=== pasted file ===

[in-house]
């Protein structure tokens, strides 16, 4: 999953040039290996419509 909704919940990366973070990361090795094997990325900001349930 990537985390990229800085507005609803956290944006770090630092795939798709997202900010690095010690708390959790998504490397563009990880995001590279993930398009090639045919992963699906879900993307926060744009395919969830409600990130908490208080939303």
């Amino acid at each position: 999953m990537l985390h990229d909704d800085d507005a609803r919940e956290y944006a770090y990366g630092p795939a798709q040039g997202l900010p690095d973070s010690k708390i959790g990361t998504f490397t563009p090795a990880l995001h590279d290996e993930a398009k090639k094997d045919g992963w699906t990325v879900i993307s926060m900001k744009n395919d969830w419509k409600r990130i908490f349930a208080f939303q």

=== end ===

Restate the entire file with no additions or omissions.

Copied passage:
[in-house]
């Protein structure tokens, strides 16, 4: 999953040039290996419509 909704919940990366973070990361090795094997990325900001349930 990537985390990229800085507005609803956290944006770090630092795939798709997202900010690095010690708390959790998504490397563009990880995001590279993930398009090639045919992963699906879900993307926060744009395919969830409600990130908490208080939303």
């Amino acid at each position: 999953m990537l985390h990229d909704d800085d507005a609803r919940e956290y944006a770090y990366g630092p795939a798709q040039g997202l900010p690095d973070s010690k708390i959790g990361t998504f490397t563009p090795a990880l995001h590279d290996e993930a398009k090639k094997d045919g992963w699906t990325v879900i993307s926060m900001k744009n395919d969830w419509k409600r990130i908490f349930a208080f939303q």